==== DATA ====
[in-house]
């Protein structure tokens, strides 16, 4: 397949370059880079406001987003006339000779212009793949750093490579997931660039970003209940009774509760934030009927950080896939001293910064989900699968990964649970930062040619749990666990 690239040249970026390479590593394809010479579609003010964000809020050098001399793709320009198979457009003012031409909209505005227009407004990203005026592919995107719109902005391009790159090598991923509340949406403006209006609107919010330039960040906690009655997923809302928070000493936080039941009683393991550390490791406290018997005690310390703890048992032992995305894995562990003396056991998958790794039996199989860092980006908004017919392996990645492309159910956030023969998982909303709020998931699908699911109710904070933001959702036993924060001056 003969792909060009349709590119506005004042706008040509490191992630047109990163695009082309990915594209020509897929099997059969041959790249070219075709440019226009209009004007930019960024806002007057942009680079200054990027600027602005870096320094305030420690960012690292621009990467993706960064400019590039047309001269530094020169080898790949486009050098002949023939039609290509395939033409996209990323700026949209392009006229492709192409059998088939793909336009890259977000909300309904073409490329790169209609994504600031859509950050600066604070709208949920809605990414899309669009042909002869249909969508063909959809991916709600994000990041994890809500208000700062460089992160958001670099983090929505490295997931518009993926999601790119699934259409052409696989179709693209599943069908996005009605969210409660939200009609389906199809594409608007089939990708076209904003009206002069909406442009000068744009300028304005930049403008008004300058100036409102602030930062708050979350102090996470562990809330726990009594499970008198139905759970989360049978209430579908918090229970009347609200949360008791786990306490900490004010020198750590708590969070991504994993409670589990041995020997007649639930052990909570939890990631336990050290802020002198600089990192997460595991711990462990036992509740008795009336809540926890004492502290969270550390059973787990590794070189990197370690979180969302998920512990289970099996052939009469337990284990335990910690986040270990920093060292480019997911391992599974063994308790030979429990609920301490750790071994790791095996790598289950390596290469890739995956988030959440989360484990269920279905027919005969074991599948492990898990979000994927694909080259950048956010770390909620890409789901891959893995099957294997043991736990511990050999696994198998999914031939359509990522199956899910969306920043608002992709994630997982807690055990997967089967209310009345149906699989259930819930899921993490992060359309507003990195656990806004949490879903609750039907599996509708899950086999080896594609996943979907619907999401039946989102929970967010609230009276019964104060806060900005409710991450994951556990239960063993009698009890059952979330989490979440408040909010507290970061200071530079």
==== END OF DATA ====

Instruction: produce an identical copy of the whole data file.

[in-house]
């Protein structure tokens, strides 16, 4: 397949370059880079406001987003006339000779212009793949750093490579997931660039970003209940009774509760934030009927950080896939001293910064989900699968990964649970930062040619749990666990 690239040249970026390479590593394809010479579609003010964000809020050098001399793709320009198979457009003012031409909209505005227009407004990203005026592919995107719109902005391009790159090598991923509340949406403006209006609107919010330039960040906690009655997923809302928070000493936080039941009683393991550390490791406290018997005690310390703890048992032992995305894995562990003396056991998958790794039996199989860092980006908004017919392996990645492309159910956030023969998982909303709020998931699908699911109710904070933001959702036993924060001056 003969792909060009349709590119506005004042706008040509490191992630047109990163695009082309990915594209020509897929099997059969041959790249070219075709440019226009209009004007930019960024806002007057942009680079200054990027600027602005870096320094305030420690960012690292621009990467993706960064400019590039047309001269530094020169080898790949486009050098002949023939039609290509395939033409996209990323700026949209392009006229492709192409059998088939793909336009890259977000909300309904073409490329790169209609994504600031859509950050600066604070709208949920809605990414899309669009042909002869249909969508063909959809991916709600994000990041994890809500208000700062460089992160958001670099983090929505490295997931518009993926999601790119699934259409052409696989179709693209599943069908996005009605969210409660939200009609389906199809594409608007089939990708076209904003009206002069909406442009000068744009300028304005930049403008008004300058100036409102602030930062708050979350102090996470562990809330726990009594499970008198139905759970989360049978209430579908918090229970009347609200949360008791786990306490900490004010020198750590708590969070991504994993409670589990041995020997007649639930052990909570939890990631336990050290802020002198600089990192997460595991711990462990036992509740008795009336809540926890004492502290969270550390059973787990590794070189990197370690979180969302998920512990289970099996052939009469337990284990335990910690986040270990920093060292480019997911391992599974063994308790030979429990609920301490750790071994790791095996790598289950390596290469890739995956988030959440989360484990269920279905027919005969074991599948492990898990979000994927694909080259950048956010770390909620890409789901891959893995099957294997043991736990511990050999696994198998999914031939359509990522199956899910969306920043608002992709994630997982807690055990997967089967209310009345149906699989259930819930899921993490992060359309507003990195656990806004949490879903609750039907599996509708899950086999080896594609996943979907619907999401039946989102929970967010609230009276019964104060806060900005409710991450994951556990239960063993009698009890059952979330989490979440408040909010507290970061200071530079």